The Mission

It began with a train ride from Grand Central Station in New York to Yale University in New Haven. My mission: to speak to a group of pre-Med and pre-Health students; members of a national organization called MedX, whose mission is to explore the healthcare field from an array of interdisciplinary, holistic perspectives. Objective: to pose the question: is medical narration just icing on the cake?

Funny enough, when I arrived I was greeted with a sign that read “MedX -> McNuggets & Medical Narration.” I guess food is always a good way to draw a crowd for a speaking event—good thing I brought the cake.



The cake, you see, is content. Medical content producers (writers, illustrators, animators, videographers) have science backgrounds and are in business to communicate complex ideas simply, whether it be through imagery, text, and/or symbols (like arrows for example), to make a topic easily understood.

The consumers of the content-cake range from physicians, patients, caregivers, healthcare professionals, parents, kids, sales reps, investors, to basically everybody.

But not all animators and video producers who are creating this material realize the importance of adding audio—voiceover (VO)—the spoken word to the mix. Some think VO might be a nice addition, an afterthought, something extra like icing on a cake—not essential to the basic cake. Still, there are many reasons why professional medical narration is a key ingredient and should be factored into the baking process, not just an optional afterthought.


  1. People learn through different modalities: visual, kinetic and auditory. Why limit one of the channels to the brain and inhibit understanding if someone learns best through hearing what the message is?
  2. The era of silent films is past! In this day and age, the brain expects to hear sound when seeing videos, so the project feels like it’s missing something without audio.
  3. The visuals must tell the story, but a script can go into greater detail and breathe life into the nooks and crannies of the illustrations, expounding, elucidating, drawing the viewer’s attention to what’s really important and to nuances that might otherwise be missed.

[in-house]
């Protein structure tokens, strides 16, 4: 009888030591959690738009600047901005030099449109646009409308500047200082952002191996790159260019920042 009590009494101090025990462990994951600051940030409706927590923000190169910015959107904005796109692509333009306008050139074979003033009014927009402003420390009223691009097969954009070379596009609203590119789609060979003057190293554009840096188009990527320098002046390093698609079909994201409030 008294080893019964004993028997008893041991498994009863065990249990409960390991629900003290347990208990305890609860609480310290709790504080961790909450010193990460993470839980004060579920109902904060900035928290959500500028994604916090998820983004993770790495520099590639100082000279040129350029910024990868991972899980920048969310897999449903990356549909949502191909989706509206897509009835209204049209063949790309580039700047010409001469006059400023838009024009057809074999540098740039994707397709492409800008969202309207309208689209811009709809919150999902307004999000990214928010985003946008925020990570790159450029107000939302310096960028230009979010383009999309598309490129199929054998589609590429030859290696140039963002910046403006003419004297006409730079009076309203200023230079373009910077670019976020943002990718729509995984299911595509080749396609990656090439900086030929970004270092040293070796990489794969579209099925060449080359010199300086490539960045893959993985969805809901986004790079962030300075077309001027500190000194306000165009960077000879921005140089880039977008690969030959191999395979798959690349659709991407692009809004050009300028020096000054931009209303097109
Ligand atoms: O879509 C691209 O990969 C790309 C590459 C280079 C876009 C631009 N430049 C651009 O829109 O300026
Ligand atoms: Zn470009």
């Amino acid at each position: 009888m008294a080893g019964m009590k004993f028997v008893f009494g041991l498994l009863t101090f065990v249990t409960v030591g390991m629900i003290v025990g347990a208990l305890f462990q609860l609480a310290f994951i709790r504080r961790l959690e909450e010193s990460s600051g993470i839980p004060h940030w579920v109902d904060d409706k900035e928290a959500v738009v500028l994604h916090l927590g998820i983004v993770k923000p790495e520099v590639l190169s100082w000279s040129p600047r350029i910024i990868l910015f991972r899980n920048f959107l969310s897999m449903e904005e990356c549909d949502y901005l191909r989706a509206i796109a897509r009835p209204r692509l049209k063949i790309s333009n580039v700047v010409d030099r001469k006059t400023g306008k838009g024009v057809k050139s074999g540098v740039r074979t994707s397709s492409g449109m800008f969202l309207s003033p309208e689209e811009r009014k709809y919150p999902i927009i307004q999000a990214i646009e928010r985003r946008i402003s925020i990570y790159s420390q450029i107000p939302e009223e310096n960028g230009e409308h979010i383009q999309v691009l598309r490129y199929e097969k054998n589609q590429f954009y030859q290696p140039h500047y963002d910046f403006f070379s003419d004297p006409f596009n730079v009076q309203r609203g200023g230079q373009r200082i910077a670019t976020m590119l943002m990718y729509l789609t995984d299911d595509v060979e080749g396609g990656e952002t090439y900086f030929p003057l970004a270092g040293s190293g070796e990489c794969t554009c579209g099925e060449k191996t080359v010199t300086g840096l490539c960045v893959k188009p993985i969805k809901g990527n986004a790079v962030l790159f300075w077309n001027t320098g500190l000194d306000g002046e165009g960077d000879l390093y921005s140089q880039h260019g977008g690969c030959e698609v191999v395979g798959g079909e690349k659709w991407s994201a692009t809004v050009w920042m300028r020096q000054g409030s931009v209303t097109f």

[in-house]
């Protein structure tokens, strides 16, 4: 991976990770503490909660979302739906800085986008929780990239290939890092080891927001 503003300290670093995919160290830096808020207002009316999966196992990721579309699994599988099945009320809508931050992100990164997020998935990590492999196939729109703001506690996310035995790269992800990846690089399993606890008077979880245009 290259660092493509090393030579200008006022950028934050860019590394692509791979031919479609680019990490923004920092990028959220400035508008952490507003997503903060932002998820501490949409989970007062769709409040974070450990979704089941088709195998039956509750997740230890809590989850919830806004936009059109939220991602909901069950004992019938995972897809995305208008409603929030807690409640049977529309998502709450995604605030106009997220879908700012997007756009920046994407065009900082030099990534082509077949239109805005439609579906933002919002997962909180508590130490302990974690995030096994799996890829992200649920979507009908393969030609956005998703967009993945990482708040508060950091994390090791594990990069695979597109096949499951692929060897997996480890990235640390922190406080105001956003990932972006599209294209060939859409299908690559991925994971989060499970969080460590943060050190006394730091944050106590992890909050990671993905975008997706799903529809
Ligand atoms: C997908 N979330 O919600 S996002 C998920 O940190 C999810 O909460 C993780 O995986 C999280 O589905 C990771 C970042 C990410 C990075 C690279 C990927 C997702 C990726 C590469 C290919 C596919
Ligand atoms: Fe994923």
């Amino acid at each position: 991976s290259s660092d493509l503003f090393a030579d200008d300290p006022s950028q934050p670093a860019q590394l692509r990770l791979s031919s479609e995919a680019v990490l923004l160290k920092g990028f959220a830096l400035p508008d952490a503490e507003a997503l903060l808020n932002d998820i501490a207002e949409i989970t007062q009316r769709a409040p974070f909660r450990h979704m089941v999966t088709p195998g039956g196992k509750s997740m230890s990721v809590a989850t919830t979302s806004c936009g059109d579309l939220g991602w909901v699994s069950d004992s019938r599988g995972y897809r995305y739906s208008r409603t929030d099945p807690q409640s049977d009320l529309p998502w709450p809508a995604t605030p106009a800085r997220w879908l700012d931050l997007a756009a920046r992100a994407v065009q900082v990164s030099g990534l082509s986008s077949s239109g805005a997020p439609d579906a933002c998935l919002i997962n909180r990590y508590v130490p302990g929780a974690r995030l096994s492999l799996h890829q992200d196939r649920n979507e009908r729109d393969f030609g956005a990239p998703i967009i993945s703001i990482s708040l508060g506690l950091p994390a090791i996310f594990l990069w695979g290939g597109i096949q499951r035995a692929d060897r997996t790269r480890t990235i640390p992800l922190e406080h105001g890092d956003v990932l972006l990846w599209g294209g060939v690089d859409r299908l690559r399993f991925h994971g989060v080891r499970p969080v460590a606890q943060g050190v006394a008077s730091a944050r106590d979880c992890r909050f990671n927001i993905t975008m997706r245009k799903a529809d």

4. A quality narration completes a project, makes it more professional and gives the project greater credibility.


Debbie Irwin with Yale Students.

Excellence Matters

Bad audio can ruin good video! Sound is invisible but essential! Video producers across the spectrum (medical videos, animated explainer videos, corporate videos, gaming videos, etc.) will all tell you that crappy audio will deter viewers. People may tolerate poor video but if the sound is bad they disengage, and who can afford that?! Any quality video production will have clean imagery, engaging content, and listenable sound.

That means:

  • No background noise (airplanes, wind, people talking in the distance, footsteps from the floor above, air-conditioner fans, rustling clothes, clanking jewelry).
  • Audible narration that can be understood: no mumbling, hemming and hawing, unintelligible accents, slurred or mispronounced words from someone who doesn’t know how to properly use a microphone.
  • Voice talent who can tell the story of complex material with confidence, credibility, and warmth, who understand how to change their vocal delivery to suit different audiences, be they lay or professional—e.g. speaking to physicians vs. speaking to seniors or children.
  • Balanced audio levels (between music, narration and SFX so no one element stands out, but rather hangs together harmoniously as a whole, supporting the visuals), with a sensitivity to the listener’s environment—headphones/tradeshow/auditorium.


So, take audio seriously and your presentations will rise to the top (like cake) of the class! Because quality ingredients make for quality outcomes!

Maybe, instead of chicken nuggets, the next group I speak to will have cake, I’ll bring the icing. Because who doesn’t like icing on their cake!?